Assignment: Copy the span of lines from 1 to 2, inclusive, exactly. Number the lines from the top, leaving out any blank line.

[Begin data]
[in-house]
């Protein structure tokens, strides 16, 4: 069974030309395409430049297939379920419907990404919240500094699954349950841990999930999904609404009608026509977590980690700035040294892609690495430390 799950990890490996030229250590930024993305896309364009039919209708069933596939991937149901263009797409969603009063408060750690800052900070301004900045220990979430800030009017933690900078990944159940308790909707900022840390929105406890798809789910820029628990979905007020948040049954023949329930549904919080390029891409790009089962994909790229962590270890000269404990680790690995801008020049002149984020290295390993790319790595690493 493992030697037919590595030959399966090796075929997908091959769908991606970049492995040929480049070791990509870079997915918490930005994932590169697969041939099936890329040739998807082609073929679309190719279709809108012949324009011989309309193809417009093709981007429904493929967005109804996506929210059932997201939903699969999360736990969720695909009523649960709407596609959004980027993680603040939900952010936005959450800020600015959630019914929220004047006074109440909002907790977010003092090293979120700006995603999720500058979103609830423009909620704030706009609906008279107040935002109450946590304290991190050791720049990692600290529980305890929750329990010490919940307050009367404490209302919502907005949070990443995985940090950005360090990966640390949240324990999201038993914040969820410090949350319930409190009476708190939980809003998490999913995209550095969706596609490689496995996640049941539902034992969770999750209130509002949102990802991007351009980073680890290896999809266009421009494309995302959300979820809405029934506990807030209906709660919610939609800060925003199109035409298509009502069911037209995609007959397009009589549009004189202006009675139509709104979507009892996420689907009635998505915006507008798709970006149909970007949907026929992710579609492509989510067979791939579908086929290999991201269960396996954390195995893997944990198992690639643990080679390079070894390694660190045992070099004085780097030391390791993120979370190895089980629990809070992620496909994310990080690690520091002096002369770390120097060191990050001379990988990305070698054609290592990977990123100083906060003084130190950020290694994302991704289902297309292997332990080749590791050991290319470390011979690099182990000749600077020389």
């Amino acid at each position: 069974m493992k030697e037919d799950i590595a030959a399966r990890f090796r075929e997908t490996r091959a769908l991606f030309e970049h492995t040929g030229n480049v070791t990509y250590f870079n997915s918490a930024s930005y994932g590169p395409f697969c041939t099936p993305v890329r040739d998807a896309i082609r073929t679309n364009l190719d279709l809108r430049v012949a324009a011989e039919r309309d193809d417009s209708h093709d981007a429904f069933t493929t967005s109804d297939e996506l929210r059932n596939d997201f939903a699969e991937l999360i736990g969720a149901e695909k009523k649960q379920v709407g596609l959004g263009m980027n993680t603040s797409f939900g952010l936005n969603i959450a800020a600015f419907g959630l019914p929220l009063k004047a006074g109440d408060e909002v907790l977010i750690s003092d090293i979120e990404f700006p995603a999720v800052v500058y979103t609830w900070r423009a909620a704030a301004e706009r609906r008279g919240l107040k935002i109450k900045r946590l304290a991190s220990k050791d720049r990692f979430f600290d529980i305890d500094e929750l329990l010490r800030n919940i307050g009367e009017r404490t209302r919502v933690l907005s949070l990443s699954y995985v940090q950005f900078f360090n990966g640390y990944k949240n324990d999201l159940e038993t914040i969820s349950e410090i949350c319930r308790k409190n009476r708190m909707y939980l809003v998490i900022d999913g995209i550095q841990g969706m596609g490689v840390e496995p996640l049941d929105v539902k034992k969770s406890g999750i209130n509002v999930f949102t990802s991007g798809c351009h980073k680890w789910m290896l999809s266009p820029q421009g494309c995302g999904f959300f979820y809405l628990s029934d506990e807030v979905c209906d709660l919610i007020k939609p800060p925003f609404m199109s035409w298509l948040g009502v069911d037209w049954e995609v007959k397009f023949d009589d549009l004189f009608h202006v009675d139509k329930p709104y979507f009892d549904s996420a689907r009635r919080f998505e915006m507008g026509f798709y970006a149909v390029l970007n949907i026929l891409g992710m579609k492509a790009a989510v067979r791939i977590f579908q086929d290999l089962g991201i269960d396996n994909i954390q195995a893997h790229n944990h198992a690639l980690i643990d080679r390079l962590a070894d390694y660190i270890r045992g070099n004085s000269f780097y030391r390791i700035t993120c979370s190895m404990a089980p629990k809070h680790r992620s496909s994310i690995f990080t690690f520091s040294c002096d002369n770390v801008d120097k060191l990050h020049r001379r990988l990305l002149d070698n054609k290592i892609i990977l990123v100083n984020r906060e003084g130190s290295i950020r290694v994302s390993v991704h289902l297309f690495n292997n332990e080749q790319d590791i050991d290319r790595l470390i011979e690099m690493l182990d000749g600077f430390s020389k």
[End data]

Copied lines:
[in-house]
């Protein structure tokens, strides 16, 4: 069974030309395409430049297939379920419907990404919240500094699954349950841990999930999904609404009608026509977590980690700035040294892609690495430390 799950990890490996030229250590930024993305896309364009039919209708069933596939991937149901263009797409969603009063408060750690800052900070301004900045220990979430800030009017933690900078990944159940308790909707900022840390929105406890798809789910820029628990979905007020948040049954023949329930549904919080390029891409790009089962994909790229962590270890000269404990680790690995801008020049002149984020290295390993790319790595690493 493992030697037919590595030959399966090796075929997908091959769908991606970049492995040929480049070791990509870079997915918490930005994932590169697969041939099936890329040739998807082609073929679309190719279709809108012949324009011989309309193809417009093709981007429904493929967005109804996506929210059932997201939903699969999360736990969720695909009523649960709407596609959004980027993680603040939900952010936005959450800020600015959630019914929220004047006074109440909002907790977010003092090293979120700006995603999720500058979103609830423009909620704030706009609906008279107040935002109450946590304290991190050791720049990692600290529980305890929750329990010490919940307050009367404490209302919502907005949070990443995985940090950005360090990966640390949240324990999201038993914040969820410090949350319930409190009476708190939980809003998490999913995209550095969706596609490689496995996640049941539902034992969770999750209130509002949102990802991007351009980073680890290896999809266009421009494309995302959300979820809405029934506990807030209906709660919610939609800060925003199109035409298509009502069911037209995609007959397009009589549009004189202006009675139509709104979507009892996420689907009635998505915006507008798709970006149909970007949907026929992710579609492509989510067979791939579908086929290999991201269960396996954390195995893997944990198992690639643990080679390079070894390694660190045992070099004085780097030391390791993120979370190895089980629990809070992620496909994310990080690690520091002096002369770390120097060191990050001379990988990305070698054609290592990977990123100083906060003084130190950020290694994302991704289902297309292997332990080749590791050991290319470390011979690099182990000749600077020389």